Yep, this is the sweetest Da Hong Pao I have ever had, there is a dance of honey, milk chocolate, cocoa butter creaminess, and flowers on my tongue at the beginning. That lasts until the midtaste, at the end of the midtaste, but before the finish, a very distinct orchid note for lack of better word blooms in my mouth before moving right along to a robust finish of char and wet rock. The aftertaste is a blend of loam and myrrh, this first steep was a powerhouse of sweetness and those familiar rock notes.

The adventure continues with the second steep, the aroma is still really sweet, though the cocoa and honey notes have a stronger accompaniment of spicebush, char, and wet slate (if you were curious which specific wet rock it is) along with a gentle finish of tobacco and myrrh. This steep is quite intense, though not as sweet as the first. Starting off with strong notes of mineral and char, then moving into a fruity tobacco. After that there is a pleasant explosion of spicebush and honey, the spicebush notes lingering into the aftertaste to be joined by notes of cocoa at the finish.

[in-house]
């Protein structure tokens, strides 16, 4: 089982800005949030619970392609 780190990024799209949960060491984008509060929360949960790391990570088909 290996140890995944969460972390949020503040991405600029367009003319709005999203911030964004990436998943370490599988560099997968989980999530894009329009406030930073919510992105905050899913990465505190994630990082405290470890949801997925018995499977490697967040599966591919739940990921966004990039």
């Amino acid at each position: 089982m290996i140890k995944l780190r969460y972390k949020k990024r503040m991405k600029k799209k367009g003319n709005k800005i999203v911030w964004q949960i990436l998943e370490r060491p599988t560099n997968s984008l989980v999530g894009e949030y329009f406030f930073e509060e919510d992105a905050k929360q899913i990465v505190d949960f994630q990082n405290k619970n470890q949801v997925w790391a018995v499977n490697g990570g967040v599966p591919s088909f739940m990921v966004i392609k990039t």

For the final steep, the aroma is a bit mellowed out, notes of char and mineral with a sweet gentle floral note and a honey finish. This steep really lets the rock part of the name Rock Oolong shine, with notes of wet slate and even a bit of fresh spring water mixing in with rich char and a finish of cocoa. Not a very complex final steep, but a very mineral heavy one, which I enjoy.